US money supply spikes on central bank stimulus

The aggressive monetary and fiscal response to the coronavirus crisis in the US could trigger a burst of inflation that the Federal Reserve might struggle to control, according to Morgan Stanley. This, the bank said, could upend the stock market.

Quoting economist Milton Friedman’s dictum that “inflation is always and everywhere a monetary phenomenon”, Morgan Stanley’s chief US equity strategist Mike Wilson highlighted a surge in money circulating through the country’s economy.

The year-on-year growth in M2 — a broad measure of US money supply — has rocketed this year due to the efforts of monetary and fiscal policymakers to reduce the economic damage caused by the pandemic. Although the severity of the shock makes deflation the most likely short-term outcome, Mr Wilson argued that there is now a “greater likelihood for inflationary pressures to build”. 

“While we are likely to experience big imbalances in the real economy for several more quarters, if not years, the most powerful leading indicator for inflation has already shown its hand — money supply, or M2,” said Mr Wilson. 

The Fed eased monetary policy sharply after the financial crisis of 2008, and fears of faster inflation failed to materialise. However, Mr Wilson points to the far more aggressive fiscal response from the US government this year, which has ranged from massive lending programmes for stricken companies to stimulus cheques for households.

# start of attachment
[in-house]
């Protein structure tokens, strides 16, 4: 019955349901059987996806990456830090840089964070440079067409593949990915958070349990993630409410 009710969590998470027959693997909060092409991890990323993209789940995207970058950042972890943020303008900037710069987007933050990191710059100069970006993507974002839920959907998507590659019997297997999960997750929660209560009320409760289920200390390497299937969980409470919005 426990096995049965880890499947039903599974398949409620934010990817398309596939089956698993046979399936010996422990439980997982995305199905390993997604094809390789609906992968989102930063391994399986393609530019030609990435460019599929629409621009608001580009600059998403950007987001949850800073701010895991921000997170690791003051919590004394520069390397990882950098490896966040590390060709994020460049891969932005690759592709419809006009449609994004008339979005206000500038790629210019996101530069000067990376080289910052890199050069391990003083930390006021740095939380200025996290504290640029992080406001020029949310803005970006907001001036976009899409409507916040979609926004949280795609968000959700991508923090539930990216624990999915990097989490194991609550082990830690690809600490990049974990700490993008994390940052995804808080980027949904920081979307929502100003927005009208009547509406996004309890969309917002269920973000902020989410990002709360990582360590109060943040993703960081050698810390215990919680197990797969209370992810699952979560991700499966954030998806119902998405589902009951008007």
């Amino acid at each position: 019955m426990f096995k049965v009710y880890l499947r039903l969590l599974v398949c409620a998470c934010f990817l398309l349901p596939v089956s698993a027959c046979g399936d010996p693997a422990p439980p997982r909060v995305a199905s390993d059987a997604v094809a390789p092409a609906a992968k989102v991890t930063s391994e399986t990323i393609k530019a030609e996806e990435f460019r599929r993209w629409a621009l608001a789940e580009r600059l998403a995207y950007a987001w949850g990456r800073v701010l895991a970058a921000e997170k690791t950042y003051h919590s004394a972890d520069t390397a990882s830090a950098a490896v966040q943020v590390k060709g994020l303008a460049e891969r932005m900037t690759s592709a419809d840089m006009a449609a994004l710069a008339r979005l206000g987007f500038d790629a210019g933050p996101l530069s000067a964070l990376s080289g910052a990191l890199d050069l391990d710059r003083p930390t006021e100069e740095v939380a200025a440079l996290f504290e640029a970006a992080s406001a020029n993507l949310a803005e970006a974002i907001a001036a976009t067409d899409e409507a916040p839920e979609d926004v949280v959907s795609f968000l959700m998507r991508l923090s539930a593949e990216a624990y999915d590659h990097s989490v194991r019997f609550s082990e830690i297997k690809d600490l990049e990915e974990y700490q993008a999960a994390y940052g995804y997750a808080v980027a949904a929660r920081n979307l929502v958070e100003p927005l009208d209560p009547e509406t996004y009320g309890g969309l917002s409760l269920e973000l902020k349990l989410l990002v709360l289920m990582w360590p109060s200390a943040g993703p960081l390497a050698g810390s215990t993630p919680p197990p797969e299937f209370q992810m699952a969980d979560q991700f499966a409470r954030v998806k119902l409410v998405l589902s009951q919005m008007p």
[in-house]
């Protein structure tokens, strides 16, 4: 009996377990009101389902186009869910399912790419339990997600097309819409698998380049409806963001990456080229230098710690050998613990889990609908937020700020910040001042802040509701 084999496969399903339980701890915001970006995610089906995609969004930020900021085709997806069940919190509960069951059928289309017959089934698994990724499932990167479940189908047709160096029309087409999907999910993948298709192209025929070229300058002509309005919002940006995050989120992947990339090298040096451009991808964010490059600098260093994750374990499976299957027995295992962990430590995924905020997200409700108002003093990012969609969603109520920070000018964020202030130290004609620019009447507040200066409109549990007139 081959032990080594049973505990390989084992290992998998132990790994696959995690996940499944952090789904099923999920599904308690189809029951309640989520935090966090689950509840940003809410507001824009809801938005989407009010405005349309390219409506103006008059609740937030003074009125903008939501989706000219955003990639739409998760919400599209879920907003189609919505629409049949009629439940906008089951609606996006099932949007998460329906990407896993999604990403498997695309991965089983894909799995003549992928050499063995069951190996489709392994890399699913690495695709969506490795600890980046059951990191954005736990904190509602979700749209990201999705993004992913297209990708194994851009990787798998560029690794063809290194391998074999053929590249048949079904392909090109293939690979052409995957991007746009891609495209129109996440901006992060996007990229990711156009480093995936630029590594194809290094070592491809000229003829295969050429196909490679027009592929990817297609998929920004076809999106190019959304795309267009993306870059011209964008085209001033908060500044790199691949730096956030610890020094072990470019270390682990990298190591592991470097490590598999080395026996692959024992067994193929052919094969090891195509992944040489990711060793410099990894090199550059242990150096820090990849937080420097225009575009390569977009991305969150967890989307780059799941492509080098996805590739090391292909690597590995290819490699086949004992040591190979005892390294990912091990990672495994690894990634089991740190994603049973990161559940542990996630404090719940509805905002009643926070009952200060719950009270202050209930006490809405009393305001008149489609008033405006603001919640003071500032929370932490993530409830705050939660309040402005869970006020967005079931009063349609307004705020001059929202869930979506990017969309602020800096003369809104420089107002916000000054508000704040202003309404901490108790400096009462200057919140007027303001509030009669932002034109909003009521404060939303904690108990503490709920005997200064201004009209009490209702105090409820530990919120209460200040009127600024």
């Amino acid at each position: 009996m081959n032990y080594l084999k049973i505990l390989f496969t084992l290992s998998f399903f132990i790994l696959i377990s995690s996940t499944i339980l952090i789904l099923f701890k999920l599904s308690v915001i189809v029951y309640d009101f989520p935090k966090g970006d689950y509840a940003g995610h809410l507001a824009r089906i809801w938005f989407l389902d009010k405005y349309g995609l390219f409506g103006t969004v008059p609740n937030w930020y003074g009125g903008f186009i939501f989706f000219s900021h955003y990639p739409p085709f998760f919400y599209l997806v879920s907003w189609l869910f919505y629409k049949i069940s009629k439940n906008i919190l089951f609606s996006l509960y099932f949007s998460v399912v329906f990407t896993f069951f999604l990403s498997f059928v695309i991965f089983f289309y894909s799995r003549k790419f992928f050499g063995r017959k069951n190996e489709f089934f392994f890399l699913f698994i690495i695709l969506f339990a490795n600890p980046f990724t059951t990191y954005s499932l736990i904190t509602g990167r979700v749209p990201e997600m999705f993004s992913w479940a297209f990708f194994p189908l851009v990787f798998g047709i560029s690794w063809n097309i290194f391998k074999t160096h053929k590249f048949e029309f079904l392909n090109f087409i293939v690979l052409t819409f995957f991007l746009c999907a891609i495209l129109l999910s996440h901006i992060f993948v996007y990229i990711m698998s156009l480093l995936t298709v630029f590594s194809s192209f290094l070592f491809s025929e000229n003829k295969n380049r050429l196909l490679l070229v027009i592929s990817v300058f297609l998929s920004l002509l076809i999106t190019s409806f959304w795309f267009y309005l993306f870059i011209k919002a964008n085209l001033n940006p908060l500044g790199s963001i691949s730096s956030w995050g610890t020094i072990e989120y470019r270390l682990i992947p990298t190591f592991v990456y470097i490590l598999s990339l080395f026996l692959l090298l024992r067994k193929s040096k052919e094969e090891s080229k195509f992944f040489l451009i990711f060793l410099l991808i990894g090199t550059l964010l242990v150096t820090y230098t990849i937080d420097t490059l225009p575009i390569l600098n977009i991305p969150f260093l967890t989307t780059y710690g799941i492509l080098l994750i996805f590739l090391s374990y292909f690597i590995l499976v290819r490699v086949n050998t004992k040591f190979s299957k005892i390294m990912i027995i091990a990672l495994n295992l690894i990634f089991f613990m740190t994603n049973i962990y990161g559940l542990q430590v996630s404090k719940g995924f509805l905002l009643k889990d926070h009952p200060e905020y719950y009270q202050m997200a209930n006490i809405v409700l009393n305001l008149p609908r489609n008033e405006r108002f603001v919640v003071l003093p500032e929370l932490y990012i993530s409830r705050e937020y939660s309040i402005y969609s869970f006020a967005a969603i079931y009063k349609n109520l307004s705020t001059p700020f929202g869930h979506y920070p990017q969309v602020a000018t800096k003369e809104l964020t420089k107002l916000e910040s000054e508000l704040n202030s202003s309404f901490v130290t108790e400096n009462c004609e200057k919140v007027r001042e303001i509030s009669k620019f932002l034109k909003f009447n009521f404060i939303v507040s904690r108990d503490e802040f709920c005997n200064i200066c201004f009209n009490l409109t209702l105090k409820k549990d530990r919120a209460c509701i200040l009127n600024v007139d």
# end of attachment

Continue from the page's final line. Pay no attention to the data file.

He also says banks are in much better shape than they were in 2008, making it more likely that money supply stays elevated. 

For equities, faster inflation usually tends to be positive because their earnings rise with higher prices, and fixed-coupon bonds become less attractive. But there could be a shake-up of the stock market leaderboard, said Mr Wilson. “The problem may be that equity market leadership is skewed toward deflationary winners, making any sudden surges in inflation quite disruptive to portfolios,” he warned. 

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